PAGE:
Wounded Marine (and parents) still stand tall

July 1st, 2011

By E. J. Montini | Arizona republic | Azcentral.com | July 1, 2011

Charlene Bruce had a dream earlier this year in which her mother promised from heaven to watch over Charlene's son, Robert.

He is a Marine who at the time was serving in Afghanistan.

"That is exactly where he wanted to be," Charlene told me.

She said that Robert planned for a military life from the time was 10 years old, at first thinking that he would become a Navy SEAL and then choosing the Marine Corps after his three years in high-school ROTC.

He was 15 years old when terrorists attacked on 9/11.

"He really couldn't wait to go into the service," Charlene said. "He was a decent student, but always it was the military with him. And he just seemed to fit right in with the Marines."

He served in a number of countries, including Iraq. Last year, Robert volunteered to help train Afghan police as part of the 3rd Battalion, 5th Marine Regiment, known as "Dark Horse."

"There were a lot of casualties taken by the Three-Five Dark Horse," Charlene said. "They were pushing into a real dangerous area, and we would hear reports of deaths and injuries all the time."

Her mother had promised in the dream to look over Robert, however, and Charlene took solace in that. At least until Charlene and her husband, George, got a phone call in March saying that Robert had been wounded.

"His squad was sent up this hill to make sure it was clear, to look for IEDs and such," Charlene said.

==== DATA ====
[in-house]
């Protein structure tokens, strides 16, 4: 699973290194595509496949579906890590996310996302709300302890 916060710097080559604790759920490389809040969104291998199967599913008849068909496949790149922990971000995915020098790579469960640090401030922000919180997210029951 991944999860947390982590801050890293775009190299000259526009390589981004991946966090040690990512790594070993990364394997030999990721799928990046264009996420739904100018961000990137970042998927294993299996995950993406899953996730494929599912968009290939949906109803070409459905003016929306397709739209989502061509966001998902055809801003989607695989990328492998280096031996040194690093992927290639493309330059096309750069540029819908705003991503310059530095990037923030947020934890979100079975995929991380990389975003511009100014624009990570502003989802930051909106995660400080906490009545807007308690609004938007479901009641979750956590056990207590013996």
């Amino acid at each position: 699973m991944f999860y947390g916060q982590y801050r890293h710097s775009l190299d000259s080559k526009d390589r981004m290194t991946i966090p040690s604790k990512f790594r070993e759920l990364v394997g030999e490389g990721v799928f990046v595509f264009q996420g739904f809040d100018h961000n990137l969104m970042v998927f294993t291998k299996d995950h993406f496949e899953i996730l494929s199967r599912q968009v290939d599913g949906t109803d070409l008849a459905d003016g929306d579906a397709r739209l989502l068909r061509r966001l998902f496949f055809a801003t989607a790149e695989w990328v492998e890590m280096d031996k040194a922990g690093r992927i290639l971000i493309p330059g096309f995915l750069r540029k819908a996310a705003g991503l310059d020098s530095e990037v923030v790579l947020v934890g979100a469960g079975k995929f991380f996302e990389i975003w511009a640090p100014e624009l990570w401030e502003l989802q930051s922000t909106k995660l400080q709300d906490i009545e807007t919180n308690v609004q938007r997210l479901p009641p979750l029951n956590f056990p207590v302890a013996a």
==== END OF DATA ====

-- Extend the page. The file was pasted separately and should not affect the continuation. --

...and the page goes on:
Another member of the squad triggered the first explosive device. While going to the aid of his injured comrade, Robert triggered another.

Both Marines were airlifted out of the area with severe injuries.

"You go through a lot of emotions all at once," Charlene said. "You keep wanting to know more, but it takes a while before you can get all the information you want."

Her son was flown to Germany, where Charlene had her first opportunity to speak with him.

"By then we knew that he would lose both legs below the knee," she said. "You wonder how he was going to deal with that. But he was always a positive kid. He was always strong, always looking ahead. And in our family, the way we deal with things is by trying to find the humor, no matter how bad things are."

She says that when she finally got her son on the phone, he told her he was OK but that German nurses didn't have much of a sense of humor.

"When I asked what he meant, he said that he asked this one nurse where a Marine in his condition would go for breakfast," Charlene says. "When he said 'IHOP,' the nurse didn't laugh."

She knew then that her son would be fine. It would take a while before she got to see him, however.

"We met up in Bethesda (at Walter Reed Army Medical Center in Maryland)," she said. "In my head I was telling my mother, 'I thought you were going to protect him.' Then I saw how much worse other kids had it and I told her, 'Thank you.'"

The Marine injured with Robert lost one leg. Charlene tells me that her son is on his second set of prosthetics and plans to remain in the Marine Corps, something that will require him to pass a physical-fitness test after his rehabilitation. His injuries will not prevent him from standing tall.

Robert grew up in Mesa, and his parents are throwing a party for him Saturday at the Rockin' R Ranch. He would go along with the event only if it were used to raise money for the Semper Fi Fund, which assists injured Marines and their families. (Donate through semperfifund.org.)

"We want to celebrate him," Charlene said. "He's our hero."

Ours, too. About that there is no doubt.

But each member of the military who goes into hostile territory is accompanied by two other people in ways that most of us will never understand or fully appreciate.

We should celebrate them, too. And thank them. The parents.

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